University of Oulu

Bear market analysis of industrial metals : from a credit perspective

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Author: Alhanko, Arimatti1
Organizations: 1University of Oulu, Oulu Business School, Department of Finance, Finance
Format: ebook
Version: published version
Access: open
Online Access: PDF Full Text (PDF, 1.7 MB)
Persistent link: http://urn.fi/URN:NBN:fi:oulu-201711293186
Language: English
Published: Oulu : A. Alhanko, 2017
Publish Date: 2017-11-29
Physical Description: 68 p.
Thesis type: Master's thesis
Tutor: Kahra, Hannu
Reviewer: Joenväärä, Juha
Kahra, Hannu
Description:

Abstract

The purpose of this thesis is to study the relationship between industrial metals bear cycles and credit dynamics of the mining companies. This thesis is the first piece of empirical research focusing on the topic. The objective of the paper is two-fold. First, I examine the characteristics of historical metal cycles and identify the turning points in the underlying metal index series. Second, I study how the leverage ratios and cost of debt of the mining companies develop during the metal market contraction phases. My aim is to find out if the re-pricing of debt and compression of CDS spread and yield on mining companies happen before the metal prices turn, i.e. if the CDS market and the bond market act as leading indicators for metal markets.

The data used in this study is gathered from two sources. First, a database of monthly metal price series is collected from the UNCTAD database for the period January 1972-May 2017. Second, in order to calculate leverage ratios for the mining companies, I download net debt, equity and EBITDA data at a yearly frequency from Bloomberg, spanning from 1992 to 2016. The start date is determined by the availability of the data series. Also, CDS spread and yield-to-maturity data is downloaded from Bloomberg. Due to relatively poor availability of data, the sample period runs from September 2002 to May 2017.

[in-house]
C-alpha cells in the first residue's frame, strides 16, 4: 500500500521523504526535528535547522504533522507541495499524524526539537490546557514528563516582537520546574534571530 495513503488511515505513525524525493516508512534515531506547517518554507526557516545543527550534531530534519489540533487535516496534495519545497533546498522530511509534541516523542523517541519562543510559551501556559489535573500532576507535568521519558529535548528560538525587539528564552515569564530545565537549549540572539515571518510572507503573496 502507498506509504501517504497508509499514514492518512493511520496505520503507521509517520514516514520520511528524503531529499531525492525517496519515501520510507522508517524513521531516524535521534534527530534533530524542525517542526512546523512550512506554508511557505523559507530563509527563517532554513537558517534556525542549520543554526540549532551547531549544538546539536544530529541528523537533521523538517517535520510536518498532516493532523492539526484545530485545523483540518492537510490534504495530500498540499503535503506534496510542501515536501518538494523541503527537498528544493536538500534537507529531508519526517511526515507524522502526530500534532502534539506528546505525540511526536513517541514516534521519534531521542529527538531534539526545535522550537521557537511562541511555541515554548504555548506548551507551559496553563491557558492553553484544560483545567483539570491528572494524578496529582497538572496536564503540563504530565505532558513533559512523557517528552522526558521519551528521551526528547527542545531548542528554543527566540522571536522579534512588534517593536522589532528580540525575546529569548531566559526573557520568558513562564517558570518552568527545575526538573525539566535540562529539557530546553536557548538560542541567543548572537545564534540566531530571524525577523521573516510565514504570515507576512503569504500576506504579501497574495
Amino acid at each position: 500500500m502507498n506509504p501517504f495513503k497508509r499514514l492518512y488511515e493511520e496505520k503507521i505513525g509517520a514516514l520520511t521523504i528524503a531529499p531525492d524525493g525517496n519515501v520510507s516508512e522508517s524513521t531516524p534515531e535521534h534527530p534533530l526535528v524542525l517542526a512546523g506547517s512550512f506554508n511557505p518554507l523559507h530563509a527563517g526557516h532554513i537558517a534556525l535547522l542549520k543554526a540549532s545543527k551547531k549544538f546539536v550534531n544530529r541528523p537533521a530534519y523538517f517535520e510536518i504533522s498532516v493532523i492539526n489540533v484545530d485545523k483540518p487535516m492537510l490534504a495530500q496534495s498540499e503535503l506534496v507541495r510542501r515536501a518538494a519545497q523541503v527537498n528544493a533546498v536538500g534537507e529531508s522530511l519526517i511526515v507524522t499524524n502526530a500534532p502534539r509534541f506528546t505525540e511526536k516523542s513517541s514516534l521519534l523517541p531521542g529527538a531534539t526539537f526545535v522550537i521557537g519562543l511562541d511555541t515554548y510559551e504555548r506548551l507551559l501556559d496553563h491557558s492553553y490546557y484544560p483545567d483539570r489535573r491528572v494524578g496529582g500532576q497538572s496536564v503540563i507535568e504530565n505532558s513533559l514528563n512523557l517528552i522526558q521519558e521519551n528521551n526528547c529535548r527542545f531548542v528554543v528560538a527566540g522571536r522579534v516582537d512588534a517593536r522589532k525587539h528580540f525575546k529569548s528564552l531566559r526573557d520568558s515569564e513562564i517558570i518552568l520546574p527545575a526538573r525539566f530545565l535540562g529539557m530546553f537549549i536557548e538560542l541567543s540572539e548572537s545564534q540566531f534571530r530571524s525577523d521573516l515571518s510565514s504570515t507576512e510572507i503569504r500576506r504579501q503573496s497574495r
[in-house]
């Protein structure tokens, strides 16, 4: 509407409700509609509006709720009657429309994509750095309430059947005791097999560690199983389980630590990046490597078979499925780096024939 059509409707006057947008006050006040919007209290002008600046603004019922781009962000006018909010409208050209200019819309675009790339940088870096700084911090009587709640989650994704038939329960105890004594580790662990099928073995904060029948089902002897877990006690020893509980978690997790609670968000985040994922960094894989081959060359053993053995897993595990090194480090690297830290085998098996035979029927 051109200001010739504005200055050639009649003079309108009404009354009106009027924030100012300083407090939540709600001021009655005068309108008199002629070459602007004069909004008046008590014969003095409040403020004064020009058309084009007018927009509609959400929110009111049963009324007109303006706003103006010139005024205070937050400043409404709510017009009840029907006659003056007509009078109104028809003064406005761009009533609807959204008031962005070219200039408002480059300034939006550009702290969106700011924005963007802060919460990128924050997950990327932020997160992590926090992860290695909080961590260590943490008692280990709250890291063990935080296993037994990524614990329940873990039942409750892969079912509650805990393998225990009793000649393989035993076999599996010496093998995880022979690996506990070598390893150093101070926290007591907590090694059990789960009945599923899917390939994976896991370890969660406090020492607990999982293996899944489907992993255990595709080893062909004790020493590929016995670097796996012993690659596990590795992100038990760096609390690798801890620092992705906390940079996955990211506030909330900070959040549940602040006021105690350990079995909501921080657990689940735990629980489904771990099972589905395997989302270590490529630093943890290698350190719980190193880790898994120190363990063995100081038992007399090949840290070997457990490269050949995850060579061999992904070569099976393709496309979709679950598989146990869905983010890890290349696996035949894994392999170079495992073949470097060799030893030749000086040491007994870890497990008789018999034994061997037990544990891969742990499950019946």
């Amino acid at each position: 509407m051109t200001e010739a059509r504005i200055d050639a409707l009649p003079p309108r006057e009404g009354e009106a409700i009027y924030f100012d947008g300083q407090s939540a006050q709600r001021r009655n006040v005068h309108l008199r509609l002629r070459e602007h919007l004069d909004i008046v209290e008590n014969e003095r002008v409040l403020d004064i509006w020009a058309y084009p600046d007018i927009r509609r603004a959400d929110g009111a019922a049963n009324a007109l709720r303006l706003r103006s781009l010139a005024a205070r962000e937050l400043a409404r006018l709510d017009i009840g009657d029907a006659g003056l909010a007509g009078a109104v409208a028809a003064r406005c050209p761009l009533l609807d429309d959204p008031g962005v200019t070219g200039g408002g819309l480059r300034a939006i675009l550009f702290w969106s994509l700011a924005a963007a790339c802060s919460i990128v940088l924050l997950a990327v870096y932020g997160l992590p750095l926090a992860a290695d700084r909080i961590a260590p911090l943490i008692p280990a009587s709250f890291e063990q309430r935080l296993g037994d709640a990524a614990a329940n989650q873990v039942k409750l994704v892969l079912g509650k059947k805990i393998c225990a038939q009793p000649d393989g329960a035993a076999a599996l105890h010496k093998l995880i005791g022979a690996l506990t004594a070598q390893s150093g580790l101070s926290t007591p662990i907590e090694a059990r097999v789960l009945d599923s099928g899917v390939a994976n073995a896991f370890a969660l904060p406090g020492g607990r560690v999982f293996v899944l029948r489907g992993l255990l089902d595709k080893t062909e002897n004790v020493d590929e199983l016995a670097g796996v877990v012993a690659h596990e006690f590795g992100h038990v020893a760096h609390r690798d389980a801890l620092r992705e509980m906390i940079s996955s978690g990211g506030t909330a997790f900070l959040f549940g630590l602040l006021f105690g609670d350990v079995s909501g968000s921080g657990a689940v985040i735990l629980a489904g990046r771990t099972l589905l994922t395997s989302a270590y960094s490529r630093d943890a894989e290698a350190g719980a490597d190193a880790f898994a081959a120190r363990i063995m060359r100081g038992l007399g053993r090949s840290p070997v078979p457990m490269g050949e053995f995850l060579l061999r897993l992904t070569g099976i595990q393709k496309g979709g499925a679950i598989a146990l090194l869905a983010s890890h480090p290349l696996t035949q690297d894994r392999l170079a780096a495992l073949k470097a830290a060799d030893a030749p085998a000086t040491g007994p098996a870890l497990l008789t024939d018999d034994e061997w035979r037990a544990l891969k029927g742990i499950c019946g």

My results indicate that leverage ratios of mining companies are prone to increase during periods of a metal bear market. This is likely due to fact that the continued deterioration in commodity prices during bear markets will undermine company’s cash flow. As the expansion projects take usually several years to complete, it is likely that the operating cash flow deteriorates faster than the cutbacks and capex reductions carried out by the mining companies.

Second, my results also suggest that the cost of debt increases significantly for the miners during bear market phases. During the periods of continuously declining metal prices investors are likely to re-price the companies’ debt exposure. Finally, while there can be observed clear spikes both in CDS spreads and yield-to-maturities when metal bear market is approaching to its end, I do not find any evidence that the CDS spreads or the yield-to-maturities of the mining companies would reverse their trend before the metal market does. In other words, in most cases the turn in the CDS market and the bond market happen simultaneously with the metal markets.

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